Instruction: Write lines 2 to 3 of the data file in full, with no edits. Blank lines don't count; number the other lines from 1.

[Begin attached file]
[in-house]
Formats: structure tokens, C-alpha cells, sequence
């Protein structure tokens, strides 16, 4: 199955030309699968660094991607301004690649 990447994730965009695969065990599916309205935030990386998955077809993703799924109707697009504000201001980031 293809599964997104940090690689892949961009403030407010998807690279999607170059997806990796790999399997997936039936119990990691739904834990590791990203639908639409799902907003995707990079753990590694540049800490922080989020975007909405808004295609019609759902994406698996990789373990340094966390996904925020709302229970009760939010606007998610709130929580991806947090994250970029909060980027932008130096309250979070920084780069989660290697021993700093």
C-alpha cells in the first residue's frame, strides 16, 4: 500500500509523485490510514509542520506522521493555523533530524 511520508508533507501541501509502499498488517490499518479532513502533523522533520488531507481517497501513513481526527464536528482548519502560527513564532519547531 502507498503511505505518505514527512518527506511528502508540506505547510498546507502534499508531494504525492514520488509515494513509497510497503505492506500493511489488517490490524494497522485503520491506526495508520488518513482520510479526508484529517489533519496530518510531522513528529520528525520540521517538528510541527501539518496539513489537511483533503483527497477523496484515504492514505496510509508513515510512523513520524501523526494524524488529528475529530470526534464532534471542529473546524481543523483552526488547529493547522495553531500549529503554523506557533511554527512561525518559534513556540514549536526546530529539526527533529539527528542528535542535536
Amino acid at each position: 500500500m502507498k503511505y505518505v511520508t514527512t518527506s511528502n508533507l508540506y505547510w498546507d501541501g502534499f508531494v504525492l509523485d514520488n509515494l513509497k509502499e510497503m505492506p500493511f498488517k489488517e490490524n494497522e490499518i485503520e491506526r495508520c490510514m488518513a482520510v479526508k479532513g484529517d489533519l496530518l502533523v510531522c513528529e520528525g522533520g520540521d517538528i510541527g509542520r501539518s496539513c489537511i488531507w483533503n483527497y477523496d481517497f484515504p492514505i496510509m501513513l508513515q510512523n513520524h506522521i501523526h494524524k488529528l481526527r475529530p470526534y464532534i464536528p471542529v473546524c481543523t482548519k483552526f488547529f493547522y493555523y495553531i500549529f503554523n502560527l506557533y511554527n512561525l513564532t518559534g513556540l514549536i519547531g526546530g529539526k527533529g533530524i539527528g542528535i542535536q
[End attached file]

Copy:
Formats: structure tokens, C-alpha cells, sequence
């Protein structure tokens, strides 16, 4: 199955030309699968660094991607301004690649 990447994730965009695969065990599916309205935030990386998955077809993703799924109707697009504000201001980031 293809599964997104940090690689892949961009403030407010998807690279999607170059997806990796790999399997997936039936119990990691739904834990590791990203639908639409799902907003995707990079753990590694540049800490922080989020975007909405808004295609019609759902994406698996990789373990340094966390996904925020709302229970009760939010606007998610709130929580991806947090994250970029909060980027932008130096309250979070920084780069989660290697021993700093």